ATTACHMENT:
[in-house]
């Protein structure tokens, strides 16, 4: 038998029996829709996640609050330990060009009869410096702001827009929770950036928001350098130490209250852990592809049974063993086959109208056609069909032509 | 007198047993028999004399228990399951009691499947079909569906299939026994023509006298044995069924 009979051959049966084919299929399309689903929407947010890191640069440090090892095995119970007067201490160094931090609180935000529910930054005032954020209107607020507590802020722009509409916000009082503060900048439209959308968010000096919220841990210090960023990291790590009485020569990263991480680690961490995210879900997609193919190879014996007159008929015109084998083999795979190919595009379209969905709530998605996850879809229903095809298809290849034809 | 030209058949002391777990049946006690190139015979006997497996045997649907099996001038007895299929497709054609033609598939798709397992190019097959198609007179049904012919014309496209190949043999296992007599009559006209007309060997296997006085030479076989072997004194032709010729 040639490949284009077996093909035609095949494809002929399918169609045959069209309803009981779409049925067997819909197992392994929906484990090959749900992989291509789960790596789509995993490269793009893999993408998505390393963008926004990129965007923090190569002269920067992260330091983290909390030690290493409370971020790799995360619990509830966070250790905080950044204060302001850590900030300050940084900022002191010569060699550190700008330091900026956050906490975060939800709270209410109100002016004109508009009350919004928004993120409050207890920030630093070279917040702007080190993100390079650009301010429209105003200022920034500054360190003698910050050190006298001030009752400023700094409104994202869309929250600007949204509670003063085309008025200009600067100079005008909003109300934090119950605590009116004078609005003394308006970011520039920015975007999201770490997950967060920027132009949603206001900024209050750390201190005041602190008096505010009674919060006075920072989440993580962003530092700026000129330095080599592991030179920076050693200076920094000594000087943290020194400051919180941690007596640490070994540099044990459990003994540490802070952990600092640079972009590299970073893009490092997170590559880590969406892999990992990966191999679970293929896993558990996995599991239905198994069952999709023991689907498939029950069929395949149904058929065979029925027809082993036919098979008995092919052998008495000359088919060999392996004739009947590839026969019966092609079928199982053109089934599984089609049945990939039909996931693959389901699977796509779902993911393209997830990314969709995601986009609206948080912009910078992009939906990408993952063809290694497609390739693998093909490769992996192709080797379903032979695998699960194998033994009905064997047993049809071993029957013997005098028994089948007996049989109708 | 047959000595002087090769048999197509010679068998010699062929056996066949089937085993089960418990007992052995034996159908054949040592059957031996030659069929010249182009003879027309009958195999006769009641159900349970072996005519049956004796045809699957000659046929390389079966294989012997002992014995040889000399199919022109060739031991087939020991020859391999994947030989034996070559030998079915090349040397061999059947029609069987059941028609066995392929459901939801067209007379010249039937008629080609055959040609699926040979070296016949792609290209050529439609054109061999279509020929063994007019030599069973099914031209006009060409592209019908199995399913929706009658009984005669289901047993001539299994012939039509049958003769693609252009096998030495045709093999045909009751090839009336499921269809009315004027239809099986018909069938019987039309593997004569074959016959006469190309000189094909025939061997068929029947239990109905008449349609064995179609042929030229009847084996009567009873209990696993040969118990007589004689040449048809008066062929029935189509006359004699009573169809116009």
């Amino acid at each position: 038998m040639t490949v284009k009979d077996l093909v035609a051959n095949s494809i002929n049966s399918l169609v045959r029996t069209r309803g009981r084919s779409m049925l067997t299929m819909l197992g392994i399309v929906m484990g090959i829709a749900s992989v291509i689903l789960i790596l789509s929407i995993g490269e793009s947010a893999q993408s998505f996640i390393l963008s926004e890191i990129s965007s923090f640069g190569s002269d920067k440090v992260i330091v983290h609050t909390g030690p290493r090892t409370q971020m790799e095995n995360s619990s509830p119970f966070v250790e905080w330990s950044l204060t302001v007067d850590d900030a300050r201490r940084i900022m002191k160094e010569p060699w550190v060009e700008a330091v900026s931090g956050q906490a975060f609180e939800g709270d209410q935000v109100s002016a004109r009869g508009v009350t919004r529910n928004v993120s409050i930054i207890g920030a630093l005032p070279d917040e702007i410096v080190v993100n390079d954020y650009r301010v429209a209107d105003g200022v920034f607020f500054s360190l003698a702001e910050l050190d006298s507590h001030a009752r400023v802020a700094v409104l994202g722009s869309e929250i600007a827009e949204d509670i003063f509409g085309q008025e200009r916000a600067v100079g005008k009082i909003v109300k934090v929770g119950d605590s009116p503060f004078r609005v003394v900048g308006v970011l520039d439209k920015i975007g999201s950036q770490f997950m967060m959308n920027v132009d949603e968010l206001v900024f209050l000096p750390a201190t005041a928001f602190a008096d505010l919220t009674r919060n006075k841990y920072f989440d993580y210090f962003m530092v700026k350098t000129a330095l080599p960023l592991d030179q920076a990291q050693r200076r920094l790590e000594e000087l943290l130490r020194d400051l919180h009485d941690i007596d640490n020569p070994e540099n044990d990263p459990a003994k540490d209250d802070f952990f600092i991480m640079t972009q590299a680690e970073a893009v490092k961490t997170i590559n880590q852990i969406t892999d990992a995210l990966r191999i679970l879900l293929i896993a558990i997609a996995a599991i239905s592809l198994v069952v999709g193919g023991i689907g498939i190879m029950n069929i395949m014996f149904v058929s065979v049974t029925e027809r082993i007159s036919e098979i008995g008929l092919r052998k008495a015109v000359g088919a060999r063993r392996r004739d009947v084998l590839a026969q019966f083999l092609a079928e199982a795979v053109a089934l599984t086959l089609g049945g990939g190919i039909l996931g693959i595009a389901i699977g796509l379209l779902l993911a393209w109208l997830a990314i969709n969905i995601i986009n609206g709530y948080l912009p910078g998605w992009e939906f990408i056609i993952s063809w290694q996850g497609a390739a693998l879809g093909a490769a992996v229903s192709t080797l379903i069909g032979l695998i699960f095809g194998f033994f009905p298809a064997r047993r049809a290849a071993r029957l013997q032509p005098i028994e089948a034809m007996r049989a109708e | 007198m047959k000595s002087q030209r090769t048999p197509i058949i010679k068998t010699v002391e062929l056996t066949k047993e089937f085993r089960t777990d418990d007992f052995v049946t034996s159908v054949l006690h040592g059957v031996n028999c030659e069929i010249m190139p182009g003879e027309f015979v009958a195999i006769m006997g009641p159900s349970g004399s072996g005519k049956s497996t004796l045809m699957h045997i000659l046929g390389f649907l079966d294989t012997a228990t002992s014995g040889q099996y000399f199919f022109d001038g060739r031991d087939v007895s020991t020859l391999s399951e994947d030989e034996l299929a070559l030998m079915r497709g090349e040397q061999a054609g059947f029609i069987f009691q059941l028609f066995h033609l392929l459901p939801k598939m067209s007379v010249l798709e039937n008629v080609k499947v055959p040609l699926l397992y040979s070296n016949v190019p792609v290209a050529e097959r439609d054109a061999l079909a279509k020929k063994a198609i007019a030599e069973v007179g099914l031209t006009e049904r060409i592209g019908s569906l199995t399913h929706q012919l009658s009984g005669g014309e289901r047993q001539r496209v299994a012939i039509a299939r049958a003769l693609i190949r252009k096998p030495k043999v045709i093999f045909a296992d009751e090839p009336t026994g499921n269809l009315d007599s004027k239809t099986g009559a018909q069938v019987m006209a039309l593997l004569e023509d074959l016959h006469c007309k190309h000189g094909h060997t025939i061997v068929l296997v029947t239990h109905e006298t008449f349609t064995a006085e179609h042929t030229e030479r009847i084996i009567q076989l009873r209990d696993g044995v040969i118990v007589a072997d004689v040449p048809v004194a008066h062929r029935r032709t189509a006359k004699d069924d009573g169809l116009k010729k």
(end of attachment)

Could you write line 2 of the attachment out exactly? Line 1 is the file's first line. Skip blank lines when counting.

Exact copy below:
């Protein structure tokens, strides 16, 4: 038998029996829709996640609050330990060009009869410096702001827009929770950036928001350098130490209250852990592809049974063993086959109208056609069909032509 | 007198047993028999004399228990399951009691499947079909569906299939026994023509006298044995069924 009979051959049966084919299929399309689903929407947010890191640069440090090892095995119970007067201490160094931090609180935000529910930054005032954020209107607020507590802020722009509409916000009082503060900048439209959308968010000096919220841990210090960023990291790590009485020569990263991480680690961490995210879900997609193919190879014996007159008929015109084998083999795979190919595009379209969905709530998605996850879809229903095809298809290849034809 | 030209058949002391777990049946006690190139015979006997497996045997649907099996001038007895299929497709054609033609598939798709397992190019097959198609007179049904012919014309496209190949043999296992007599009559006209007309060997296997006085030479076989072997004194032709010729 040639490949284009077996093909035609095949494809002929399918169609045959069209309803009981779409049925067997819909197992392994929906484990090959749900992989291509789960790596789509995993490269793009893999993408998505390393963008926004990129965007923090190569002269920067992260330091983290909390030690290493409370971020790799995360619990509830966070250790905080950044204060302001850590900030300050940084900022002191010569060699550190700008330091900026956050906490975060939800709270209410109100002016004109508009009350919004928004993120409050207890920030630093070279917040702007080190993100390079650009301010429209105003200022920034500054360190003698910050050190006298001030009752400023700094409104994202869309929250600007949204509670003063085309008025200009600067100079005008909003109300934090119950605590009116004078609005003394308006970011520039920015975007999201770490997950967060920027132009949603206001900024209050750390201190005041602190008096505010009674919060006075920072989440993580962003530092700026000129330095080599592991030179920076050693200076920094000594000087943290020194400051919180941690007596640490070994540099044990459990003994540490802070952990600092640079972009590299970073893009490092997170590559880590969406892999990992990966191999679970293929896993558990996995599991239905198994069952999709023991689907498939029950069929395949149904058929065979029925027809082993036919098979008995092919052998008495000359088919060999392996004739009947590839026969019966092609079928199982053109089934599984089609049945990939039909996931693959389901699977796509779902993911393209997830990314969709995601986009609206948080912009910078992009939906990408993952063809290694497609390739693998093909490769992996192709080797379903032979695998699960194998033994009905064997047993049809071993029957013997005098028994089948007996049989109708 | 047959000595002087090769048999197509010679068998010699062929056996066949089937085993089960418990007992052995034996159908054949040592059957031996030659069929010249182009003879027309009958195999006769009641159900349970072996005519049956004796045809699957000659046929390389079966294989012997002992014995040889000399199919022109060739031991087939020991020859391999994947030989034996070559030998079915090349040397061999059947029609069987059941028609066995392929459901939801067209007379010249039937008629080609055959040609699926040979070296016949792609290209050529439609054109061999279509020929063994007019030599069973099914031209006009060409592209019908199995399913929706009658009984005669289901047993001539299994012939039509049958003769693609252009096998030495045709093999045909009751090839009336499921269809009315004027239809099986018909069938019987039309593997004569074959016959006469190309000189094909025939061997068929029947239990109905008449349609064995179609042929030229009847084996009567009873209990696993040969118990007589004689040449048809008066062929029935189509006359004699009573169809116009």